Keeping kids motivated to learn

Drawing of child on laptop
We know that distance learning from home has been hard on kids and their families. Finding the joy in school and keeping engaged can be really hard for students. So we asked some experts - teachers and students - how they motivate, and stay motivated, to learn!
 
Ms Horn, a Middle School teacher and parent to a 1st and 4th grader learning from home, suggests giving students multiple ways to do their work (video, writing, drawing, etc.). Hopefully their teachers are already allowing this, but if not, she stresses communicating with  your child’s teacher and working with them to create workarounds that play to your student’s strengths. 
 
This makes sense to me... a kid may not be motivated to write a paper, but if they could do a podcast instead, that might be the push they need! 
 
One thing that has worked well for Ms. Horn with her own kids is using speech-to-text for writing assignments, since writing is the most challenging for her children. Her 4th grader uses it to get her thoughts out. Her first grader needs to physically write since he is still learning that skill, but using speech-to-text to get the letters removes the worry of spelling and lets him "do it himself!" Which is also very important to many students.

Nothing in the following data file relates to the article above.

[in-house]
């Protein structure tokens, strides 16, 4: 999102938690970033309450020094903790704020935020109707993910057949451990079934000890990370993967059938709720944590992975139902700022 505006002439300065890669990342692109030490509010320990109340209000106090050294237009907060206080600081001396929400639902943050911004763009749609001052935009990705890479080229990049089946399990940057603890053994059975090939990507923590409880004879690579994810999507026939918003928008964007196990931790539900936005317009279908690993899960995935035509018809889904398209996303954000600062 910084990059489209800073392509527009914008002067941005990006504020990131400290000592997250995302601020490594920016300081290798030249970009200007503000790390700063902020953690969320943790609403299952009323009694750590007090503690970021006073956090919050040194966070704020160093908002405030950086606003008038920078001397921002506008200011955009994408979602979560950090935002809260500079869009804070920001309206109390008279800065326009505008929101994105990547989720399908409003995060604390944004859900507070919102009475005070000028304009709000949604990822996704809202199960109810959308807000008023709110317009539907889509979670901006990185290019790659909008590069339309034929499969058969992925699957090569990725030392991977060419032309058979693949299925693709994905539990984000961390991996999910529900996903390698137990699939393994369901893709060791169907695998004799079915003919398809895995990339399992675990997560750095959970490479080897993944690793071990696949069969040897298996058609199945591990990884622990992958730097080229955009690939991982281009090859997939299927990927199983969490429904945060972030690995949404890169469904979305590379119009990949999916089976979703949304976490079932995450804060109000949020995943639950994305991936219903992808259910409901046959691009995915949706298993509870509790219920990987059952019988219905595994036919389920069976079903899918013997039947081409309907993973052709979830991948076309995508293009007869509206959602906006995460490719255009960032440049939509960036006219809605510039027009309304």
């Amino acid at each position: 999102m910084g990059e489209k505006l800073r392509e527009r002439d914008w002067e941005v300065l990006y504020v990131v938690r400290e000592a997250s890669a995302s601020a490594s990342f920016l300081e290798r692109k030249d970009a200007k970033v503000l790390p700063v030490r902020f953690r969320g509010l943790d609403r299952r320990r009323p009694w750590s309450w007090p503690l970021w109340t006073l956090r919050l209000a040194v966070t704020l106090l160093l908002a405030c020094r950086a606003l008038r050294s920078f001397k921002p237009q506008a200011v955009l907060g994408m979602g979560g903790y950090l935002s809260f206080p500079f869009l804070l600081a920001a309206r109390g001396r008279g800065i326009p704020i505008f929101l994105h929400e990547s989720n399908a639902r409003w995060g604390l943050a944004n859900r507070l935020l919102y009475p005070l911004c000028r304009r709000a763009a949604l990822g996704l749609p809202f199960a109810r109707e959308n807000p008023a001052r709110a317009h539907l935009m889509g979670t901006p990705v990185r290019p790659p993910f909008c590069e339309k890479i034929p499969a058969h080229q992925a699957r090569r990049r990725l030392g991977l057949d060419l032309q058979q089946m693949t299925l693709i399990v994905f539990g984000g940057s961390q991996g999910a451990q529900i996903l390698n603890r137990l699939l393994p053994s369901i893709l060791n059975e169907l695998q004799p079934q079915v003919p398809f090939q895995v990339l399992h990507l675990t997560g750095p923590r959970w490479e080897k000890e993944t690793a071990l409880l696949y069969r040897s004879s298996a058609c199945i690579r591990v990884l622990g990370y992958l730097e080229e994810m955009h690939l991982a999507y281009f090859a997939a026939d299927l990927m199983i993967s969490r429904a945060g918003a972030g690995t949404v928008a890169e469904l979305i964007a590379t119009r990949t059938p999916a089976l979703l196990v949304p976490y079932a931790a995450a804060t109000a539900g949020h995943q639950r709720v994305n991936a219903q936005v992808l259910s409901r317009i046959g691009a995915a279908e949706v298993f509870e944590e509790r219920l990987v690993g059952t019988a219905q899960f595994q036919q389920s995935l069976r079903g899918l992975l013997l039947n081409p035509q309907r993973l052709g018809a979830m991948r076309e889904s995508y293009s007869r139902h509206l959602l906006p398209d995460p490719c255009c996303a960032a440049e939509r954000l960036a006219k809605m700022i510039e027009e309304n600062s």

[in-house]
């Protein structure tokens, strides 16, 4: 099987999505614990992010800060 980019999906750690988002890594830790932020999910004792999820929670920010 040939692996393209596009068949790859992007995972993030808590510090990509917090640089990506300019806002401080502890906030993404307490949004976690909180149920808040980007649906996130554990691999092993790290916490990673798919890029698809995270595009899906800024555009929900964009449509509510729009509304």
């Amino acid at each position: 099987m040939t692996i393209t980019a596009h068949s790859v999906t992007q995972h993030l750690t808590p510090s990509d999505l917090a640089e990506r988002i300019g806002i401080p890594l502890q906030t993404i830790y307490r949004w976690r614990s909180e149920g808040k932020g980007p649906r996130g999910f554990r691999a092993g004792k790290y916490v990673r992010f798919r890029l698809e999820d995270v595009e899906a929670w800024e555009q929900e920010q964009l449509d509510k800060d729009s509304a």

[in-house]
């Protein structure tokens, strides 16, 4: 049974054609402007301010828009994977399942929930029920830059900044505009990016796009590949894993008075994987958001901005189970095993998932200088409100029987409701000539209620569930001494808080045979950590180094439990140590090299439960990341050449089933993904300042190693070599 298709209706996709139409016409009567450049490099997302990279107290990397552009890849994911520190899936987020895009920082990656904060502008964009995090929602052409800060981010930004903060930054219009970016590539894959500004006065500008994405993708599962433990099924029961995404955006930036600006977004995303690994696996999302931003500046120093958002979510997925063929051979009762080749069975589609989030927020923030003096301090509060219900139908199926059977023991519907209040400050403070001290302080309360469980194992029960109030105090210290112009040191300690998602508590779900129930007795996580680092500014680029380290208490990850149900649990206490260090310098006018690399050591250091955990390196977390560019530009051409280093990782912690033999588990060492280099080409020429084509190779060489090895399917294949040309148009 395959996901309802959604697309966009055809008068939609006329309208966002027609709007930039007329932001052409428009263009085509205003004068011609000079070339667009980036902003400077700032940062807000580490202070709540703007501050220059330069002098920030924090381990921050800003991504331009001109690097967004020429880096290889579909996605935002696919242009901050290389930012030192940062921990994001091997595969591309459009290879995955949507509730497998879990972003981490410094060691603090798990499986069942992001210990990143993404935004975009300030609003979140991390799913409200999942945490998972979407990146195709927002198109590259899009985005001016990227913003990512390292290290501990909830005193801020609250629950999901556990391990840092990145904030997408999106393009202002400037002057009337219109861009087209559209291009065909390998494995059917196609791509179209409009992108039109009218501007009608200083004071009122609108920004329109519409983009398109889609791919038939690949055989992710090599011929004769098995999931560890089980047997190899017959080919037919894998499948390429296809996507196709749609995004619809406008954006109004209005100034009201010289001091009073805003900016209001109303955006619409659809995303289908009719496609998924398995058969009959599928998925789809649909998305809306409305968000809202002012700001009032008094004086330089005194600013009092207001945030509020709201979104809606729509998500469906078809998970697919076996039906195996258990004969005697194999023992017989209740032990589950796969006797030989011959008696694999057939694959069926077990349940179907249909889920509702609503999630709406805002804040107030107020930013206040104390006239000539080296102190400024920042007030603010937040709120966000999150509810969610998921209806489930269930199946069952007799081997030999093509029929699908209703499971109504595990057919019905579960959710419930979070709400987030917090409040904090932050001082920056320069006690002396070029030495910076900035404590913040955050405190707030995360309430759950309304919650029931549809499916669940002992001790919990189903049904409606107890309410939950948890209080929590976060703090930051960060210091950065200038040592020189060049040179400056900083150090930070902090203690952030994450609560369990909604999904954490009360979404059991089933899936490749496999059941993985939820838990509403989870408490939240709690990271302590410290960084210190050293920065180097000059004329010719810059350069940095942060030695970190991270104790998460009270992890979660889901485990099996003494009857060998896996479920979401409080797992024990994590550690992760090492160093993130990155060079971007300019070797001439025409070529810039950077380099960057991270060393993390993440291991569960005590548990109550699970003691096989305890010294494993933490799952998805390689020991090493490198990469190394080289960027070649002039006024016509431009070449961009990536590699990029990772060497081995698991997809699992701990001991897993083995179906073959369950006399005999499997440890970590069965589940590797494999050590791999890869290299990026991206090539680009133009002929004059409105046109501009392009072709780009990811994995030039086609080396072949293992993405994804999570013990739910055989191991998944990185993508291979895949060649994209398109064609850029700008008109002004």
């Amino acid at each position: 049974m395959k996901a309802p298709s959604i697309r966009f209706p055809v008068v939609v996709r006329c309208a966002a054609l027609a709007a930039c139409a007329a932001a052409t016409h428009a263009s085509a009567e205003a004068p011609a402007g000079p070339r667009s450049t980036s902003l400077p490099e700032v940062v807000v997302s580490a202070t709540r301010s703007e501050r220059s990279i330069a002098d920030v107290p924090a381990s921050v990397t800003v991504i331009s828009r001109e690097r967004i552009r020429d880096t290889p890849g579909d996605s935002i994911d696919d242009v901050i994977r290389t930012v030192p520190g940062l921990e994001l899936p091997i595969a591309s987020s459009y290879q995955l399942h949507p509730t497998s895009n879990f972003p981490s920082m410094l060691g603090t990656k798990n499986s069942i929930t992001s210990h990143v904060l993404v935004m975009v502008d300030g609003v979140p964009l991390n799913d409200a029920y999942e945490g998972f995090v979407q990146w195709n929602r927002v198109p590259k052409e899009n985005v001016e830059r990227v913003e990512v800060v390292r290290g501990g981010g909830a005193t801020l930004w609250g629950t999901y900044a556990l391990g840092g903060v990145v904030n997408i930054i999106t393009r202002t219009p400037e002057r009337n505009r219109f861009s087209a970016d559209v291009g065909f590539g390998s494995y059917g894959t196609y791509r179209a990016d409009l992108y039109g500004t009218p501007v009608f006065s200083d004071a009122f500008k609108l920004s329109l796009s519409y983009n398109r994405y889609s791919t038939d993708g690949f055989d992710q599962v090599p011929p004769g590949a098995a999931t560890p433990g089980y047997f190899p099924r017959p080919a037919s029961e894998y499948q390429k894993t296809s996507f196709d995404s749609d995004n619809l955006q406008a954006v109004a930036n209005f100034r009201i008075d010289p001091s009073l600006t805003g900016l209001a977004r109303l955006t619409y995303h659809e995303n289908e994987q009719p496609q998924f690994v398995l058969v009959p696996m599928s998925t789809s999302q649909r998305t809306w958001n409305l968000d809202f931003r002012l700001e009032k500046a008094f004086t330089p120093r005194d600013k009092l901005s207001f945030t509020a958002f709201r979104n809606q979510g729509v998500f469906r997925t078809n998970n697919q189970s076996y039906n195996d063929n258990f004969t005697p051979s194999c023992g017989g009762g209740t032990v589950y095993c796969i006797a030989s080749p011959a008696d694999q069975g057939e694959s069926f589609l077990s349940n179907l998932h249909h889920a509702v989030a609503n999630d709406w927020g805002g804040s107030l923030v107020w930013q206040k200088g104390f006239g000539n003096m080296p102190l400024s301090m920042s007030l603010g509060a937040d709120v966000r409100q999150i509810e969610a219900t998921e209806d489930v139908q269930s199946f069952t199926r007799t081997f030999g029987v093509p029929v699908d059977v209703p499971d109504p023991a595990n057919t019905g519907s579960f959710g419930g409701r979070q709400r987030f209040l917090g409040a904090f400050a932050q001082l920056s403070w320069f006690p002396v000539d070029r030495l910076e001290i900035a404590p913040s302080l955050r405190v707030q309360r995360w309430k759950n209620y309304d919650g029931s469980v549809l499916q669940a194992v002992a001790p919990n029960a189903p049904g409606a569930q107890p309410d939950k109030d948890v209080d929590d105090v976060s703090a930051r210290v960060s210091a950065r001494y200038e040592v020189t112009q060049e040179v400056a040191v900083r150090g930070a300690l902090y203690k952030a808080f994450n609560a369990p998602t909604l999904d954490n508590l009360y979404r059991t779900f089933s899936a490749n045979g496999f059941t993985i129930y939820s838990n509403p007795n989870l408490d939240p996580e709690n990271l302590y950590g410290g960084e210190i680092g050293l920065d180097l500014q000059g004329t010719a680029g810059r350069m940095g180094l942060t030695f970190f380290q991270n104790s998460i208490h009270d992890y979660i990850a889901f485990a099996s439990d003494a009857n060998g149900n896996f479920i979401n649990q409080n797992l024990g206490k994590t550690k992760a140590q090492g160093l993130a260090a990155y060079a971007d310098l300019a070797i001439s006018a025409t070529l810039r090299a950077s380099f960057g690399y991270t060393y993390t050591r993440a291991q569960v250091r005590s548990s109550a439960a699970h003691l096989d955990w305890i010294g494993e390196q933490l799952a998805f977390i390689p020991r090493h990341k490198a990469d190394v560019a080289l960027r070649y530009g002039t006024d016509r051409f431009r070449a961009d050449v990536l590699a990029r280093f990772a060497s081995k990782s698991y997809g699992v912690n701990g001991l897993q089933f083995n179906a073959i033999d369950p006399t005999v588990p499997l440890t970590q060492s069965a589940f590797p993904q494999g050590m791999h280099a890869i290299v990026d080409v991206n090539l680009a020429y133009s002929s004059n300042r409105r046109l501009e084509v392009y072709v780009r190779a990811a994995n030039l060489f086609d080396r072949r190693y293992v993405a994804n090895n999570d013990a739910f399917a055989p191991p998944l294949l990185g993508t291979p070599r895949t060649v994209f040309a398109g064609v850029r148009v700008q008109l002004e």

With how little choice and control is available right now, Ms. Horn’s best advice is to “try to find ways for [students] to have as much choice as possible while completing [their] school work.” 

Third graders from James Johns Elementary shared their expert advice on staying motivated. They mentioned that they like having fun breaks between assignments, and a consistent "reward" like 10 minutes of games/videos, drawing, stuffie time, or a virtual friend meet-up. Interestingly, every other suggestion they gave had to do with help scheduling or understanding when to do what. They suggest having a schedule posted, something that they can easily see while in school. They also enjoy having a schedule they can check off when something is done and/or having a schedule with must do (blue), should do (orange), or choice (green). I think we can all agree that whatever help with structure and organization we get right now, relieves stress and helps us be more productive and engaged. Thank you to Library Teacher Ms. Rolf for interviewing these local experts for us!

And here are some additional resources to help:

This article was written for our Family Newsletter, brought to you by Home Learning Support and available in English and Spanish. Please sign up here and you can email us at learning@multcolib.org with any questions.

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